In Short


A round-up of today's other law matters in brief

Technical directive seminar

A seminar on the EU’s technical directive and its impact on Irish legislation and policy-making will take place all day next Friday February 20th. It is organised by Public Affairs Ireland Professional Development in association with the National Standards Authority of Ireland.

The technical directive is an important piece of European legislation that has direct and serious implications for Irish public officials involved in policy development and legislation.

This seminar is designed to facilitate public servants in the development of policy and legislation. It will be a fact- based seminar presented by representatives from the European Commission coming to Dublin specifically to speak at this event.

The seminar will be worth five CPD points. Those interested can register online at www.publicaffairsireland. com.

Civil Partnership Bill discussed

The Irish Council for Civil Liberties has just published The General Scheme of the Civil Partnership Bill: Legal Consequences and Human Rights Implications, the proceedings of a conference on the Bill that took place last July.

Among the contributors are Dr Fergus Ryan, head of law in DIT, Muriel Walls of McCann Fitzgerald solicitors and barrister Brian Barrington. It also contains a contribution from Dr Simone Wong of the law school of the University of Kent on the British perspective.

The short book is available from the ICCL, 9-13 Blackhall Place, Dublin 7.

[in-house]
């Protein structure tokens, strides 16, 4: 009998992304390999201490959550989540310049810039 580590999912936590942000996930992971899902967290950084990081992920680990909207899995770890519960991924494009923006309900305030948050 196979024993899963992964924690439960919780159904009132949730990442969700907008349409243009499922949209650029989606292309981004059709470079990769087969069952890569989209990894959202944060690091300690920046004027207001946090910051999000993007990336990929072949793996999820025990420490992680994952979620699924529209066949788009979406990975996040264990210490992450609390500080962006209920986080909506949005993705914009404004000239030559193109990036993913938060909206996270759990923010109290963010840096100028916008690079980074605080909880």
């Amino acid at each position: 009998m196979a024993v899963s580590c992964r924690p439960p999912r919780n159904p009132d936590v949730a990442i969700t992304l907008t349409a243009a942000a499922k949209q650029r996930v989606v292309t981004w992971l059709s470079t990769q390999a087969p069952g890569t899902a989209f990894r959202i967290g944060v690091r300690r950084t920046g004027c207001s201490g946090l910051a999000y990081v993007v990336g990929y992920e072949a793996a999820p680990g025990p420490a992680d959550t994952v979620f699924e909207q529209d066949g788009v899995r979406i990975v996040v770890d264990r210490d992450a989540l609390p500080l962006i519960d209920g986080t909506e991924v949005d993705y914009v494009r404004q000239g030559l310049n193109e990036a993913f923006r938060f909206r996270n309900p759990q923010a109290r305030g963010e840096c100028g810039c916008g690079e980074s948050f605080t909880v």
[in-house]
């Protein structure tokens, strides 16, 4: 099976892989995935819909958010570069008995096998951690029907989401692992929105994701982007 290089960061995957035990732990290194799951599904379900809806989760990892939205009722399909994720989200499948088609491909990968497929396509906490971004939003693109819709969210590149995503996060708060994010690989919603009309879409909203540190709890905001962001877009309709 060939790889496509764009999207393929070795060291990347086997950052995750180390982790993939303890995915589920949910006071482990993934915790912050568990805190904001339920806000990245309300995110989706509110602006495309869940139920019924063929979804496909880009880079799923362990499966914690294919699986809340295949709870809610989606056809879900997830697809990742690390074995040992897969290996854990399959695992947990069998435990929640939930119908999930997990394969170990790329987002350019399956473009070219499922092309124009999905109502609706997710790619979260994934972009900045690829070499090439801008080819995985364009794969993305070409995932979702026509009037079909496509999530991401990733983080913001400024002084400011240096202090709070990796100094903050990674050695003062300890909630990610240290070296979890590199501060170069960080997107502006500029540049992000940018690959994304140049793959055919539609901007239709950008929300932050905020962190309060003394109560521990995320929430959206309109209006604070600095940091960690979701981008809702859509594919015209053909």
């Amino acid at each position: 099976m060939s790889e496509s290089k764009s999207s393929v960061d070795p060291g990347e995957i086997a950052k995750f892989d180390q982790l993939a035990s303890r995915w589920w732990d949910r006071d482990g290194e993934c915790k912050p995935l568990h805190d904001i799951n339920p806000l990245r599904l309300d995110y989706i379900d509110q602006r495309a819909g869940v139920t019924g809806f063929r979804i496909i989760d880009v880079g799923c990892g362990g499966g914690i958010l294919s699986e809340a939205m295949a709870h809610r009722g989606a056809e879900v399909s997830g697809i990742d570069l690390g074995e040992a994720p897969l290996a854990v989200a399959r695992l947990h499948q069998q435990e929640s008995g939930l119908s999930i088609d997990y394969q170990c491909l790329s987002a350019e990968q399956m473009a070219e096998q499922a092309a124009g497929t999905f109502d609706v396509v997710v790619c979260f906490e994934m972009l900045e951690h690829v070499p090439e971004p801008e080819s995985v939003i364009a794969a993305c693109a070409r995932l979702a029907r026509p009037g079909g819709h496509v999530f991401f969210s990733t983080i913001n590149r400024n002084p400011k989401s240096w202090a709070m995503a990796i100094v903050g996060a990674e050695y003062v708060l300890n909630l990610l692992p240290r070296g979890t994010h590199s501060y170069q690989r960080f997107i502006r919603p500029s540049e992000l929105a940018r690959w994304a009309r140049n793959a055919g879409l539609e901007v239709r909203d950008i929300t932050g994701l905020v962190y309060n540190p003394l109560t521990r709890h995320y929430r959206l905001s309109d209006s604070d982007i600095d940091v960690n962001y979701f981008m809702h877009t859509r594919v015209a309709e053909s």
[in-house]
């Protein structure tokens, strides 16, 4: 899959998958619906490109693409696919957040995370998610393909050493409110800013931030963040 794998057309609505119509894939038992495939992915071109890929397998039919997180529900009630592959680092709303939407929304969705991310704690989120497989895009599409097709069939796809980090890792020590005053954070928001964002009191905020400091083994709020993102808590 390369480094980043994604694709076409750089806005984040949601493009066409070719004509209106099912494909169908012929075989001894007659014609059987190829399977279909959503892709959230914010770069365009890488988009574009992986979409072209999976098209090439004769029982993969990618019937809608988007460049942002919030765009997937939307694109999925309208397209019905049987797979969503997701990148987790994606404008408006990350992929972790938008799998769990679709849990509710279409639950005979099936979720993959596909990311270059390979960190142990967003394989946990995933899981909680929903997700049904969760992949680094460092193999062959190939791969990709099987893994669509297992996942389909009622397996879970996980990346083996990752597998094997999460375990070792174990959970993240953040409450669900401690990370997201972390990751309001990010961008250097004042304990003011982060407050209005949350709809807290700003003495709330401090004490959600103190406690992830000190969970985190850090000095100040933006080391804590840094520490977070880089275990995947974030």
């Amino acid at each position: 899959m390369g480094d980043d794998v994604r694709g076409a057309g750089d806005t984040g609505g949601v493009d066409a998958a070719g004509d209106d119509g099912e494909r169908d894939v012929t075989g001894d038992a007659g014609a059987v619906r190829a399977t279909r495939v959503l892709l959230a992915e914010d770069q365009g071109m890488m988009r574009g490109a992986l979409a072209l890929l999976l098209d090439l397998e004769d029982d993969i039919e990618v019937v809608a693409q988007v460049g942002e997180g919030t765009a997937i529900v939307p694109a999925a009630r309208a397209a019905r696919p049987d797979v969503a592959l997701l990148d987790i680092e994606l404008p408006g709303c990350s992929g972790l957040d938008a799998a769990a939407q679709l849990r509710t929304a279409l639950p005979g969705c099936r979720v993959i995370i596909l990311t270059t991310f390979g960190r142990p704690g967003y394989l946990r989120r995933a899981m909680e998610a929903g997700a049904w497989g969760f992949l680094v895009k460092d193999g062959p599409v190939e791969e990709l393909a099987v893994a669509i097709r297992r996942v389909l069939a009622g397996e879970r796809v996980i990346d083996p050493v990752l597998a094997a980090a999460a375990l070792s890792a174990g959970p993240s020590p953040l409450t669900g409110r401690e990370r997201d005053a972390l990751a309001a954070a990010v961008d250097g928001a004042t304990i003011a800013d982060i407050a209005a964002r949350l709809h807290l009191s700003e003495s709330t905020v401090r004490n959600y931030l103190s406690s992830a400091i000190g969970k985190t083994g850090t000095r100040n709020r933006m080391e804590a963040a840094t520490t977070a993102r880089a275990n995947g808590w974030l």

Corruption study published

A Government-sponsored study on safeguards against corruption and the abuse of power in Ireland will be published by Transparency International Ireland on March 2nd.

The National Integrity System Study examines the risk of corruption and abuse of power in government, politics, business, civil society and the media. It also looks at the role these sectors have to play in promoting integrity in public life.

The study also makes some 40 recommendations to tackle a problem that contributed to the world financial crisis and is believed to be costing the economy here an additional €3 billion each year.

The study will be formally launched at 11am with a seminar entitled “If bad governance caused the financial crisis, what’s the cure?”

The panel of speakers includes Susan O’Keeffe, former World in Action reporter whose work led to the beef tribunal, Prof Brian Lucey, professor of finance at Trinity College Dublin, and John Devitt, chief executive, Transparency International Ireland.

The seminar will look at the role the abuse of power had to play in sowing the seeds of the financial crisis and what needs to be done to restore trust and confidence in our economic and political system.

Renewable energy considered

The Institute of International and European Affairs is hosting a lunchtime meeting of the energy and climate change working groups on the topic of the European Community for Renewable Energy (ERENE), on Wednesday at 12.45pm at its office in North Great George’s Street, Dublin.

The meeting will be addressed by Ralf Fuecks, president and co-founder of Germany’s Heinrich Böll Foundation.

Women lawyers child conference

The Irish Women Lawyers Association conference on the children’s amendment to the Constitution, taking place on February 28th, costs €60 for non-members, €30 for members and NGOs, and €20 for students and those with less than five years practice.